Monday, September 7, 2015

Hic Sunt Monstra, by Brian Trent

Galaxy's Edge, September 2015

A small human colony on an only somewhat-hospitable world is confronted every spring by the return of the colossi, large creatures that might be somewhat elephant-like in appearance. These colossi form out of the melting and refreezing ice.

They are ice-borne memories of a species the humans wiped out not long after their arrival, because they were competing for resources, eating the only human-edible plant life on the planet. (Or, perhaps, the only plant life; there are some problems of scale here.) Every year, when the ice colossi return, the humans re-enact the hunt in which they wiped out the real colossi. It's worth noting that this isn't just ritual; the ice colossi move around, behave like real colossi, and are very dangerous.

Meanwhile, the humans are hungry most of the time, due to the fact that the plants the colossi were competing for aren't recovering in numbers and distribution.

Maybe the humans have made an awful mistake.

We see the story from the viewpoint of a young boy and his friends, one of whom lost her father to a colossus attack, which helped fuel the extermination of the species. On a human level, this story works very, very well. I'm completely drawn in to Bill, Jillian, and their friends and neighbors.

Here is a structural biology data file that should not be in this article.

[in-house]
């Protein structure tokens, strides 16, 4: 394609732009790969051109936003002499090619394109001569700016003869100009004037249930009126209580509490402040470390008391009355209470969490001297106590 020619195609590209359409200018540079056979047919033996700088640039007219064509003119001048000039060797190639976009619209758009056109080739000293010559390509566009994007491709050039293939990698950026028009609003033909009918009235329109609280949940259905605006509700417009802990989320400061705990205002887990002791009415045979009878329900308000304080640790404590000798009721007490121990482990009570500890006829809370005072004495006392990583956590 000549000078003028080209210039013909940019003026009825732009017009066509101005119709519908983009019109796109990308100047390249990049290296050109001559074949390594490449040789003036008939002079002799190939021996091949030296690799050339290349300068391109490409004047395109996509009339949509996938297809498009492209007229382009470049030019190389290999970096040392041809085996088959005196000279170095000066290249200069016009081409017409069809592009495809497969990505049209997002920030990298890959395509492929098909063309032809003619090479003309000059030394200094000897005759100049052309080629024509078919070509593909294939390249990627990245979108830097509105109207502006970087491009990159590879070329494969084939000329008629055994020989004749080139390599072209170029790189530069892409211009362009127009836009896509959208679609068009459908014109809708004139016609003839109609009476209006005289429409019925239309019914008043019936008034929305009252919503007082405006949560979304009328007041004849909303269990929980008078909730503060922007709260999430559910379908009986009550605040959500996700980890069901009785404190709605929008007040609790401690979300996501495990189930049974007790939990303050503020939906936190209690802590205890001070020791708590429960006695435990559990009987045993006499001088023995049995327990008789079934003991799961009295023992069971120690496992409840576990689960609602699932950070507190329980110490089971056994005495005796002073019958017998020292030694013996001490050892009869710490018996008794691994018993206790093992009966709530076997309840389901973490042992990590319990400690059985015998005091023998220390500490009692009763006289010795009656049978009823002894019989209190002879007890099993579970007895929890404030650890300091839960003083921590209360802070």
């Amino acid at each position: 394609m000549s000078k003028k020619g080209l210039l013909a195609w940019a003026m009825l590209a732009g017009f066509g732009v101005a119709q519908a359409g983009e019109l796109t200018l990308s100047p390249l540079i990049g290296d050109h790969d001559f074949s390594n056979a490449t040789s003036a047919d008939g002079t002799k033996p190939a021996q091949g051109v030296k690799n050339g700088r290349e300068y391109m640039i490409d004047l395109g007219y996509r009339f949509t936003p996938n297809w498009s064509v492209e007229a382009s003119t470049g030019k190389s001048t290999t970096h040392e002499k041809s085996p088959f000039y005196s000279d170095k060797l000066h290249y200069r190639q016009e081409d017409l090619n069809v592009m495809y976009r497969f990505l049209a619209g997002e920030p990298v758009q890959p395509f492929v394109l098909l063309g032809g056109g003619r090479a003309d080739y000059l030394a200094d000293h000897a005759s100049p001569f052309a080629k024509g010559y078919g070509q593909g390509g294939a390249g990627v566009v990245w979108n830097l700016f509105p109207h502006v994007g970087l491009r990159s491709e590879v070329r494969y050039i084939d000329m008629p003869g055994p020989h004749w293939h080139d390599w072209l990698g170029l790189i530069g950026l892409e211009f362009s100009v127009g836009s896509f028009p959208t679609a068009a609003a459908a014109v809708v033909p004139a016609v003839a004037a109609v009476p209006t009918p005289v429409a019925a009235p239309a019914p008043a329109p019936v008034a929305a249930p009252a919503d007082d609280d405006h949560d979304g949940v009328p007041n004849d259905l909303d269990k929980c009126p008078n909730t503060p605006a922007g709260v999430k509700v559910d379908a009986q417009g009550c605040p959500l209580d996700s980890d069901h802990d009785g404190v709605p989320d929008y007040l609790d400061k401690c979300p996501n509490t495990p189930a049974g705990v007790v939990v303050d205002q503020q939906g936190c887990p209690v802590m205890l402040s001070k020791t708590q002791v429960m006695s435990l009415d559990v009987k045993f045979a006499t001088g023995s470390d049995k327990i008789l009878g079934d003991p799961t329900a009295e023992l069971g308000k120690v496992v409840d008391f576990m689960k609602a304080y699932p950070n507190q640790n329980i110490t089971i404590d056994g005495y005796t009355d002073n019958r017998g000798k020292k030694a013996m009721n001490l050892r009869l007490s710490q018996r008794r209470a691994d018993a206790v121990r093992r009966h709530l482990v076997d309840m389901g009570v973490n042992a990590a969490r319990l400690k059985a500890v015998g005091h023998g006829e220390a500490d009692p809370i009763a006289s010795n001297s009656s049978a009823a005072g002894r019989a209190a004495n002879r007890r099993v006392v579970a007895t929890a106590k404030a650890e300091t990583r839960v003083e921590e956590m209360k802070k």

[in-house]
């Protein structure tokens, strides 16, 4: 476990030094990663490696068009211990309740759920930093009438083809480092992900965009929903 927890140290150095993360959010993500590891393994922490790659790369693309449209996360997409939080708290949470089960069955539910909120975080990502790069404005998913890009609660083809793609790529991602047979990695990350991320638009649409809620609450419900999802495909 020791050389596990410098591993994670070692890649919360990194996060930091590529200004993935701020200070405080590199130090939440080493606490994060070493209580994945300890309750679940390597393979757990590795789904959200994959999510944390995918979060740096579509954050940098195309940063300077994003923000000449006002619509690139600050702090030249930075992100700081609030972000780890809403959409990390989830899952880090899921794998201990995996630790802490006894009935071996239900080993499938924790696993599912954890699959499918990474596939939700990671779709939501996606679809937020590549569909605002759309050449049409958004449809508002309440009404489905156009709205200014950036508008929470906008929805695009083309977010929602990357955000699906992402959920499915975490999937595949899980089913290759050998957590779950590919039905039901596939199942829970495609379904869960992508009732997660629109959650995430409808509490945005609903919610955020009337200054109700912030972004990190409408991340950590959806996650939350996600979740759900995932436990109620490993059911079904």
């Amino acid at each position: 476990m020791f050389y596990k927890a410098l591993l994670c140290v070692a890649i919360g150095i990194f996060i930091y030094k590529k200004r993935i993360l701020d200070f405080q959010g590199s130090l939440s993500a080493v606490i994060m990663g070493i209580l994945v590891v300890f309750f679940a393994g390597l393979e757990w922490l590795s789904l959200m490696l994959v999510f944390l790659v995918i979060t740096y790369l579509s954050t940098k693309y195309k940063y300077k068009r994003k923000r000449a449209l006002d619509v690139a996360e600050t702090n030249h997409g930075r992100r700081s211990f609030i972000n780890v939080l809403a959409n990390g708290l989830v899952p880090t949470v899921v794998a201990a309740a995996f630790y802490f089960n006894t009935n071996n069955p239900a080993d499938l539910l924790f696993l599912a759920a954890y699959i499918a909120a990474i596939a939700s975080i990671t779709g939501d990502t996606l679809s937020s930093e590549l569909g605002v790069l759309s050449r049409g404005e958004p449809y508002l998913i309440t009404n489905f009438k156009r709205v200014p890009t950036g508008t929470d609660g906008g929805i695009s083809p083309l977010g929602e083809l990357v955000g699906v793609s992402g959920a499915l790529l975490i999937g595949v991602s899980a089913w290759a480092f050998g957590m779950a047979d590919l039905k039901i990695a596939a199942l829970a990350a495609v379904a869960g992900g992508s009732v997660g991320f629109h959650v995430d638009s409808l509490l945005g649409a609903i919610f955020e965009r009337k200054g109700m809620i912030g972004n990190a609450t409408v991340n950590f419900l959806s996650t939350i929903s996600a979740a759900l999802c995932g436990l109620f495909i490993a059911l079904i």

I mentioned a scale problem. This is a world large enough that any difference from Earth gravity doesn't get mentioned. It holds an atmosphere thick and almost-friendly enough that they only use rebreathers, not space suits. It defies reason that there are only two significant life forms on this world, and just one, very localized, population of each, so that when the humans have wiped out the colossi near their settlement, they've wiped out all the colossi.

A fun read, but I don't expect this to be anywhere near my 2016 Hugo ballot.